West Ham 3-1 Manchester United: What did we learn as United suffer their worst start in 29 years

Crashing out of the Carabao Cup at the hands of Championship side Derby six days ago, it seemed unlikely things could get worse for Manchester United.

However, a week that has been plagued by off-field issues with Paul Pogba, United put on yet another lackluster performance on Saturday.

Slumping to a 3-1 loss against a resurgent West Ham, Jose Mourinho’s side have now suffered their worst start in 29 years.

Now sat 10th in the table, it seems that any dreams of a title push have quickly disappeared.

With two wins in their last six Premier League outings, what did we take away from the London Stadium?

BURNLEY, ENGLAND – SEPTEMBER 02: Alexis Sanchez of Manchester United walks past Jose Mourinho, Manager of Manchester United as he is substituted during the Premier League match between Burnley FC and Manchester United at Turf Moor on September 2, 2018 in Burnley, United Kingdom. (Photo by Shaun Botterill/Getty Images)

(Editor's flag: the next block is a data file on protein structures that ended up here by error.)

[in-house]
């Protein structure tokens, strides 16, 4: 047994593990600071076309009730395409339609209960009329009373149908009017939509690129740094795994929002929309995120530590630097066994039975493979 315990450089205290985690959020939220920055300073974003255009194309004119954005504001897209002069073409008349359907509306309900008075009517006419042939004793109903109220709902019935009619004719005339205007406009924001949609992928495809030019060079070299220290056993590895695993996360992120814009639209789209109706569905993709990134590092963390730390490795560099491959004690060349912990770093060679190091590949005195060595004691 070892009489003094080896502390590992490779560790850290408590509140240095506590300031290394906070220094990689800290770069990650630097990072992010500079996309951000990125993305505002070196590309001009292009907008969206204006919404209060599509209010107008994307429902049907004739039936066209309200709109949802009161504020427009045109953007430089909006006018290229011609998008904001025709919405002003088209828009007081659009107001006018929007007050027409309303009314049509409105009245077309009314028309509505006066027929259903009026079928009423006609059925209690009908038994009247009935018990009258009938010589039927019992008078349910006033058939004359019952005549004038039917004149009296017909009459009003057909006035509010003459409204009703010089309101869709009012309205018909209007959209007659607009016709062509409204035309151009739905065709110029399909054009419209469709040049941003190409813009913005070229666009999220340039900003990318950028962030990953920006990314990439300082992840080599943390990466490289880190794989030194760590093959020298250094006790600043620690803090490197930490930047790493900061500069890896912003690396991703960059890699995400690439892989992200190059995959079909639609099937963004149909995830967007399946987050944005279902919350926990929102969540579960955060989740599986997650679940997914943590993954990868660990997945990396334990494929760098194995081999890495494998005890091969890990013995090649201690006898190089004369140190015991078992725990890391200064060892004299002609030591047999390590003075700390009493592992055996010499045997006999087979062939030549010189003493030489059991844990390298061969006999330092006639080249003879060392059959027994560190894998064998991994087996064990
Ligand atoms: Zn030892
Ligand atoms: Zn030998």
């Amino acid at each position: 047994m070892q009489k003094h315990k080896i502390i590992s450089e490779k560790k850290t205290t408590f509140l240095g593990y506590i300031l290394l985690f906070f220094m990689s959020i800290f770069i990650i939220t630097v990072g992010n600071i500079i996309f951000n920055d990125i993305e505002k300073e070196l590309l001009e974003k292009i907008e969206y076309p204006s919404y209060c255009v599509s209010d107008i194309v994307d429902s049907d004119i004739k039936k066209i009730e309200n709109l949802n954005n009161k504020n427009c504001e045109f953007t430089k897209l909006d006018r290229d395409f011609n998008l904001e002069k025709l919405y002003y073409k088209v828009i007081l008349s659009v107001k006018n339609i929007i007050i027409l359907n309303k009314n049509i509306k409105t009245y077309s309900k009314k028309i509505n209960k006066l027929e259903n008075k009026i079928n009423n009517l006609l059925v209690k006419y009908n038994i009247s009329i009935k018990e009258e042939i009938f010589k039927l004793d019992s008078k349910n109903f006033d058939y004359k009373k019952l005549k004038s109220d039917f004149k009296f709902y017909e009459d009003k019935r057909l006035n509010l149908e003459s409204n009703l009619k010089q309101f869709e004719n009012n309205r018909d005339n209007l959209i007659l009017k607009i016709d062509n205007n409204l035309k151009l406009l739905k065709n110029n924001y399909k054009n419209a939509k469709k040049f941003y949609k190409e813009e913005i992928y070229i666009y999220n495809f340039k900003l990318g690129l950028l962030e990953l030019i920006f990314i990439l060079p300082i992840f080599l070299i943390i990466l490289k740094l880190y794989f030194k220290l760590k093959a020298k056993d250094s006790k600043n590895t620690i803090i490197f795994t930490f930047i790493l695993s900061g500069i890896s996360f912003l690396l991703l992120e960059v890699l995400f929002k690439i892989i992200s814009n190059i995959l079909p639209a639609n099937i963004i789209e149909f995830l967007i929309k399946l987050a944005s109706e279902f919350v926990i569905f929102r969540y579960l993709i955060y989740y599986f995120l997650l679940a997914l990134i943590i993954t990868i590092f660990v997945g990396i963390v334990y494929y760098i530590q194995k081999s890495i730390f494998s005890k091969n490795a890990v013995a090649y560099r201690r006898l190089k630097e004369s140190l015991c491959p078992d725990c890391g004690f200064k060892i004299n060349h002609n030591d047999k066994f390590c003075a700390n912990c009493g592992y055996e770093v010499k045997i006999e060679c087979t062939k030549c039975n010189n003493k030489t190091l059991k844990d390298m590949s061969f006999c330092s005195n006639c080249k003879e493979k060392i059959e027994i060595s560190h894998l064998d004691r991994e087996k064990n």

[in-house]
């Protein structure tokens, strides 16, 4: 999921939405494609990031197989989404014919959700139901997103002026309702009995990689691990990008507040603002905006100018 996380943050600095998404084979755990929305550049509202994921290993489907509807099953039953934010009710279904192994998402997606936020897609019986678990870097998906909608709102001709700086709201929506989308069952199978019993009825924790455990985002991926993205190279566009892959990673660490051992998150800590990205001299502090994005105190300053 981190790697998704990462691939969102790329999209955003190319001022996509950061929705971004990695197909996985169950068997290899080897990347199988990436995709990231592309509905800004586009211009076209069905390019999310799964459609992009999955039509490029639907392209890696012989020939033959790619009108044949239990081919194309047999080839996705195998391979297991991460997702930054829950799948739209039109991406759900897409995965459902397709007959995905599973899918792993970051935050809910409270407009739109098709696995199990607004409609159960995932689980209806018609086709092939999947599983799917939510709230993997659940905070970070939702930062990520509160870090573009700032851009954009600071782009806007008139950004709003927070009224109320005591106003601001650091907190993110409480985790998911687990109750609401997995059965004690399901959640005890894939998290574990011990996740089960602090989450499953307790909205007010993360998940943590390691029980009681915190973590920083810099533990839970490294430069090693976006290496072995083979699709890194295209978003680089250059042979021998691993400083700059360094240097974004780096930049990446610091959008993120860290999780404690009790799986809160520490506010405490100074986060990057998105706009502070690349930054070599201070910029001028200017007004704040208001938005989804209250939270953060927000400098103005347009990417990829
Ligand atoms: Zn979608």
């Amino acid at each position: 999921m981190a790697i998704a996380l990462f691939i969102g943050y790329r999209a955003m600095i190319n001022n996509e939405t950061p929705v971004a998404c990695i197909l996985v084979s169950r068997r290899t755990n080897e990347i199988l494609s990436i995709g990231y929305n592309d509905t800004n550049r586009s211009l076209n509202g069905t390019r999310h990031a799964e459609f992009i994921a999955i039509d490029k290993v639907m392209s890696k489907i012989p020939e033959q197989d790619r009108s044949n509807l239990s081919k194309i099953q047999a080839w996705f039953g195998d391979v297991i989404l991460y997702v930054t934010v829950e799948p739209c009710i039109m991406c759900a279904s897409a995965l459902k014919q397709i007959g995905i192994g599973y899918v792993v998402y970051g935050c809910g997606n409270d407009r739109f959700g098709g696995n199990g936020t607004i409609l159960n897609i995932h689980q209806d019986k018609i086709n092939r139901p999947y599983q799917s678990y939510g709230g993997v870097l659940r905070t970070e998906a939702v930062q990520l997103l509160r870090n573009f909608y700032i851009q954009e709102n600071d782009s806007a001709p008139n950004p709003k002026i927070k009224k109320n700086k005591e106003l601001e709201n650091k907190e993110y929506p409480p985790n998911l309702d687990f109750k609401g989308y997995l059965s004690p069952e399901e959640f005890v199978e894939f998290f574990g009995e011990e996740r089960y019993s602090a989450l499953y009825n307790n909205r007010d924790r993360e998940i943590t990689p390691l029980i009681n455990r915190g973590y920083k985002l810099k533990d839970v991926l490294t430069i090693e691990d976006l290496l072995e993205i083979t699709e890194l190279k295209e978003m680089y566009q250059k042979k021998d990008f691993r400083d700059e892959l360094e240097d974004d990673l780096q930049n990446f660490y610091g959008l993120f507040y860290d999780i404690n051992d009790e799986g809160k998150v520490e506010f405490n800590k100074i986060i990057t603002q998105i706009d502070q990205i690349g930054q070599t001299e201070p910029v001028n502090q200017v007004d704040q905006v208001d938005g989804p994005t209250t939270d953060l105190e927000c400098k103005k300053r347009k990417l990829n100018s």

1. Mourinho’s tactics backfire

While United’s now-former captain may have called for a more attacking approach last week, Mourinho couldn’t have taken a more opposite stance on Saturday.

Electing to play a 3-5-2, the decision to use Scott McTominay at right centre-back ahead of Eric Bailly raised plenty of eyebrows prior to kick off.

A formation that is used to allow quick, dynamic football, Mourinho’s choice to start Marouane Fellaini and Nemanja Matic almost made his tactics void.

With a lack of mobility in the center of the park and United unable to gain an understanding of their positioning, an inspired Mark Noble dominated the midfield battle.

Instead of setting down a marker early, the visitors were happy to just allow West Ham to control the tempo of the game.